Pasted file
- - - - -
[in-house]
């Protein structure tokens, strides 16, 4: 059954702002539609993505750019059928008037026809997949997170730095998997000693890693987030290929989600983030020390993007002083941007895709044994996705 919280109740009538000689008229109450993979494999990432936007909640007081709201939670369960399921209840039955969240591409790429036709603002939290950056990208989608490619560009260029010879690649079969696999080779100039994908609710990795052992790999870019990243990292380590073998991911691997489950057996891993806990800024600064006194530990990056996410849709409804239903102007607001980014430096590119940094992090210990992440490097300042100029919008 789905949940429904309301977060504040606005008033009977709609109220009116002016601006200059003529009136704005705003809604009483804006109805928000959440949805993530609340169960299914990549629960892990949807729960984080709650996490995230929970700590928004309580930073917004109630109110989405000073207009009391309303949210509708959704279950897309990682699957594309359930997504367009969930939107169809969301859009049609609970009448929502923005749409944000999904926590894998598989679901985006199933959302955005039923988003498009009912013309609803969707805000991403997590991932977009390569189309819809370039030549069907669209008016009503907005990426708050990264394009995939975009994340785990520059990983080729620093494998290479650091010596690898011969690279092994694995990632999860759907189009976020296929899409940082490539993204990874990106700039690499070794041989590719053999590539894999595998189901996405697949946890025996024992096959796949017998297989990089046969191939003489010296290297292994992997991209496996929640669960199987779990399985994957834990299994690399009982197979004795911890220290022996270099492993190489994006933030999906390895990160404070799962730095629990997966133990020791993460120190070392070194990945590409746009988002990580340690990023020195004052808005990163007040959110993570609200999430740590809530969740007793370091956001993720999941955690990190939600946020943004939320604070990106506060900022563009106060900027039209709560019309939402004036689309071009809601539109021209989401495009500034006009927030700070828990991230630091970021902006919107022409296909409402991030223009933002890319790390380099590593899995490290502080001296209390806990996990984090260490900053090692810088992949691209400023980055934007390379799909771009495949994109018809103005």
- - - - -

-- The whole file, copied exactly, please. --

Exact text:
[in-house]
């Protein structure tokens, strides 16, 4: 059954702002539609993505750019059928008037026809997949997170730095998997000693890693987030290929989600983030020390993007002083941007895709044994996705 919280109740009538000689008229109450993979494999990432936007909640007081709201939670369960399921209840039955969240591409790429036709603002939290950056990208989608490619560009260029010879690649079969696999080779100039994908609710990795052992790999870019990243990292380590073998991911691997489950057996891993806990800024600064006194530990990056996410849709409804239903102007607001980014430096590119940094992090210990992440490097300042100029919008 789905949940429904309301977060504040606005008033009977709609109220009116002016601006200059003529009136704005705003809604009483804006109805928000959440949805993530609340169960299914990549629960892990949807729960984080709650996490995230929970700590928004309580930073917004109630109110989405000073207009009391309303949210509708959704279950897309990682699957594309359930997504367009969930939107169809969301859009049609609970009448929502923005749409944000999904926590894998598989679901985006199933959302955005039923988003498009009912013309609803969707805000991403997590991932977009390569189309819809370039030549069907669209008016009503907005990426708050990264394009995939975009994340785990520059990983080729620093494998290479650091010596690898011969690279092994694995990632999860759907189009976020296929899409940082490539993204990874990106700039690499070794041989590719053999590539894999595998189901996405697949946890025996024992096959796949017998297989990089046969191939003489010296290297292994992997991209496996929640669960199987779990399985994957834990299994690399009982197979004795911890220290022996270099492993190489994006933030999906390895990160404070799962730095629990997966133990020791993460120190070392070194990945590409746009988002990580340690990023020195004052808005990163007040959110993570609200999430740590809530969740007793370091956001993720999941955690990190939600946020943004939320604070990106506060900022563009106060900027039209709560019309939402004036689309071009809601539109021209989401495009500034006009927030700070828990991230630091970021902006919107022409296909409402991030223009933002890319790390380099590593899995490290502080001296209390806990996990984090260490900053090692810088992949691209400023980055934007390379799909771009495949994109018809103005």